For at least four years I’ve been communicating with city officials and documenting road signs blocking bike lanes, and the problem still isn’t fixed. For this reason I’ve created this guide so the city can train their employees and subcontractors. If you see a sign violating this guide please take a picture and report it using the mobile app, or report it online, or call the Eugene maintenance line at (541 )682-4800 and complain. If you can please note the subcontractor who is making the violation and when/where it occurred.
Before I get to the pictures, let me explain why this is such a big deal:
- This is about safety – the bike lanes exist on these busy streets for a reason. “Just going around the sign” is much easier said then done, especially during rush hour, periods of low visibility for car drivers, on fast downhills, s-l-0-w uphills, and with multitudes of aggressive car drivers.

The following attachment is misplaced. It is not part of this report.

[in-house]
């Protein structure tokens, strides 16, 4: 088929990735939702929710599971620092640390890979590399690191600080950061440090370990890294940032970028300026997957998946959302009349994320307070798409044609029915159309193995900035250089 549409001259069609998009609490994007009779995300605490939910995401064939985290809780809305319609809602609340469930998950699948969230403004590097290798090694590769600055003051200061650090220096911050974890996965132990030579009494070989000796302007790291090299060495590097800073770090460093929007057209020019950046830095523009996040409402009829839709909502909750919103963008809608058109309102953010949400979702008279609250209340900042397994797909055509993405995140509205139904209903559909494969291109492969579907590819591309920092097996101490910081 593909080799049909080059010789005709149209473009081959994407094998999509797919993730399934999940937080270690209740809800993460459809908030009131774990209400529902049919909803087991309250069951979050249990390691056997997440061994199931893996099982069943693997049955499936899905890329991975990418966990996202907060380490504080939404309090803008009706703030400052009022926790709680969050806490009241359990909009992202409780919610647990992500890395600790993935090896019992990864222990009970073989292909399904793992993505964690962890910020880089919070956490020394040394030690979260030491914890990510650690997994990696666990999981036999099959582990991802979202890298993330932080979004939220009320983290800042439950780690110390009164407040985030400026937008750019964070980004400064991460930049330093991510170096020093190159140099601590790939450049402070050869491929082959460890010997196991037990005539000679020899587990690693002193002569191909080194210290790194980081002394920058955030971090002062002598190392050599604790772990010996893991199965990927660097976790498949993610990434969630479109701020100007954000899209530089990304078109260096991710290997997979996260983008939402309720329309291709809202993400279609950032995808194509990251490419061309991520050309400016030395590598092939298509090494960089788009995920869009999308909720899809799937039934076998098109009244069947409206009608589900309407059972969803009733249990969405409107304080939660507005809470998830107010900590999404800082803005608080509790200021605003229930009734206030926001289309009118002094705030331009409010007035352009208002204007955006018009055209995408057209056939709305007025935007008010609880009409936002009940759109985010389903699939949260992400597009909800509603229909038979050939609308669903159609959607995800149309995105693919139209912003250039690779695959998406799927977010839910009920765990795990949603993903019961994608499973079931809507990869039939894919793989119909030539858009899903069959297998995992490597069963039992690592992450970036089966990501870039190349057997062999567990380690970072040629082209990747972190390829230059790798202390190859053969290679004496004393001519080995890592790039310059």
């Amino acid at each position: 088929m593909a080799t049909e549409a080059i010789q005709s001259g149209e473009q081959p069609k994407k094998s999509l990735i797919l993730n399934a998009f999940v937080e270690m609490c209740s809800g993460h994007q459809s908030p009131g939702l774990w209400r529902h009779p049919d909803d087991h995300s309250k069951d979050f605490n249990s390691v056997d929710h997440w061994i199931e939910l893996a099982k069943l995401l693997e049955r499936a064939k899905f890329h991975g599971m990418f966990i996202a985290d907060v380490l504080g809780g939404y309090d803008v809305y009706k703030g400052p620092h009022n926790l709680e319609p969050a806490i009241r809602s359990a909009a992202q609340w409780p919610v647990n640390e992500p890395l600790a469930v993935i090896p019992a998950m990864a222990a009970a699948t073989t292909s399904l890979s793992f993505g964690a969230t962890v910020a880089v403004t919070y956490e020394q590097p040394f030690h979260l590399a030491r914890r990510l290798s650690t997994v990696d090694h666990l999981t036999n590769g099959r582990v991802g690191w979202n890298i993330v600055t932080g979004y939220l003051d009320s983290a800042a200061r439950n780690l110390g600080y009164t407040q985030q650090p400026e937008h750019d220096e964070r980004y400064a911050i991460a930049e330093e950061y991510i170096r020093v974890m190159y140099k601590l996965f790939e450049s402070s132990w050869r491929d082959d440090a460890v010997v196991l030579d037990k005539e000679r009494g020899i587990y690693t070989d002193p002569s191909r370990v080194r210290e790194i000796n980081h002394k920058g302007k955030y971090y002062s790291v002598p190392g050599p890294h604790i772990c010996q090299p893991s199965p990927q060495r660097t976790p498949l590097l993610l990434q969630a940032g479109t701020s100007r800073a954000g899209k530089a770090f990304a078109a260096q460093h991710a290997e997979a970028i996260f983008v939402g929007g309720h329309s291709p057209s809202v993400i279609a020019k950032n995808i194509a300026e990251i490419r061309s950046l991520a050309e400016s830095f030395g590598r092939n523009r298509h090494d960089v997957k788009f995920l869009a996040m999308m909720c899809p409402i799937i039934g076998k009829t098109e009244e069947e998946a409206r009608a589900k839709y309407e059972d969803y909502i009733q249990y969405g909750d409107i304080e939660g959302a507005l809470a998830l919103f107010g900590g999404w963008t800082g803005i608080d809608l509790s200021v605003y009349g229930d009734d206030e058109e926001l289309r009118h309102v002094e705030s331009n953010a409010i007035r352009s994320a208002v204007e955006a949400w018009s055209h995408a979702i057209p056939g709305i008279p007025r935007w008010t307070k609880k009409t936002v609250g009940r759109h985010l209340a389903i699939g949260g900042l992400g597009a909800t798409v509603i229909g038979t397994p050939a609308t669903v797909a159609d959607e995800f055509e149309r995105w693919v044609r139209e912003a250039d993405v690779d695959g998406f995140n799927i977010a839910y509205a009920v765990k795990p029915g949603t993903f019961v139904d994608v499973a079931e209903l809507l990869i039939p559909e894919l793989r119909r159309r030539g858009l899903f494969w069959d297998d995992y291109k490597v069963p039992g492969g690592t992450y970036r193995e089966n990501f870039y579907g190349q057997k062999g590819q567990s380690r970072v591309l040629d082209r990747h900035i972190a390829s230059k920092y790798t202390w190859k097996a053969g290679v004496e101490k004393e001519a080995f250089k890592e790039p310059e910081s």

- This is about families – if you want to increase ridership, you have to let people feel safe and not kick them out of the bike lane needlessly. Not everyone feels able to take the lane or can ride the speed of traffic. A ten-year-old or parent with two kids on their bike can’t always “just go around the sign.”
- This is about predicable behavior – car drivers don’t expect bikers to weave in and out of lanes, and can rarely take our perspective and predict our behavior. They certainly can’t predict the behavior of a ten-year-old encountering these signs while biking to school.
- This is about respect – “Car lanes” are never blocked until the last possible moment, and we want the same consideration. It’s wrong to risk the lives of people on bikes to send a message to people in cars. There are other ways and this guide shows how.
- This it not about hating road construction in general or wanting special treatment.
- This is not anti-road sign. I like signs, I just want them to be in the correct place.
- This is not about blocking the sidewalk – when that is an issue this guide clearly shows that you can use the sign to straddle the bike lane and sidewalk so both users have room. I’m well versed in ADA.
Click “more” to see the rest of the guide.